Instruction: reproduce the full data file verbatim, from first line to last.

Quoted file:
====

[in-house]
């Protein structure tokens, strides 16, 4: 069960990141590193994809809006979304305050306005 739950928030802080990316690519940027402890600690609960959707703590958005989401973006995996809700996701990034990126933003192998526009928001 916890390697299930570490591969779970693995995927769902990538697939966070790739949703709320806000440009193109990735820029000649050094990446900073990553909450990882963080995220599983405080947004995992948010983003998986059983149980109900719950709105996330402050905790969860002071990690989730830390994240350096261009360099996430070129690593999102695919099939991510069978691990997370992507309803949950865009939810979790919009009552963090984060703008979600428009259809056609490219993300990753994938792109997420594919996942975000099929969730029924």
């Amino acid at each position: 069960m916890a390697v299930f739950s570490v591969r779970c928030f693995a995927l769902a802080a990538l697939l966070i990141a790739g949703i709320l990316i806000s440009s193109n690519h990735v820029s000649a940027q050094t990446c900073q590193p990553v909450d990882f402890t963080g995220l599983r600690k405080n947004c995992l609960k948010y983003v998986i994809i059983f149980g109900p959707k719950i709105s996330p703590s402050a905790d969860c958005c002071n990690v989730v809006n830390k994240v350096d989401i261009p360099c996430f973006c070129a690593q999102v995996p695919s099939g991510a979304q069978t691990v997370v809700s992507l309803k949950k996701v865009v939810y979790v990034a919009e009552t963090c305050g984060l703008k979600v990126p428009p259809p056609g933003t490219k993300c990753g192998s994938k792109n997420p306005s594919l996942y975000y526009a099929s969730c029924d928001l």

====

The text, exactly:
[in-house]
């Protein structure tokens, strides 16, 4: 069960990141590193994809809006979304305050306005 739950928030802080990316690519940027402890600690609960959707703590958005989401973006995996809700996701990034990126933003192998526009928001 916890390697299930570490591969779970693995995927769902990538697939966070790739949703709320806000440009193109990735820029000649050094990446900073990553909450990882963080995220599983405080947004995992948010983003998986059983149980109900719950709105996330402050905790969860002071990690989730830390994240350096261009360099996430070129690593999102695919099939991510069978691990997370992507309803949950865009939810979790919009009552963090984060703008979600428009259809056609490219993300990753994938792109997420594919996942975000099929969730029924």
């Amino acid at each position: 069960m916890a390697v299930f739950s570490v591969r779970c928030f693995a995927l769902a802080a990538l697939l966070i990141a790739g949703i709320l990316i806000s440009s193109n690519h990735v820029s000649a940027q050094t990446c900073q590193p990553v909450d990882f402890t963080g995220l599983r600690k405080n947004c995992l609960k948010y983003v998986i994809i059983f149980g109900p959707k719950i709105s996330p703590s402050a905790d969860c958005c002071n990690v989730v809006n830390k994240v350096d989401i261009p360099c996430f973006c070129a690593q999102v995996p695919s099939g991510a979304q069978t691990v997370v809700s992507l309803k949950k996701v865009v939810y979790v990034a919009e009552t963090c305050g984060l703008k979600v990126p428009p259809p056609g933003t490219k993300c990753g192998s994938k792109n997420p306005s594919l996942y975000y526009a099929s969730c029924d928001l």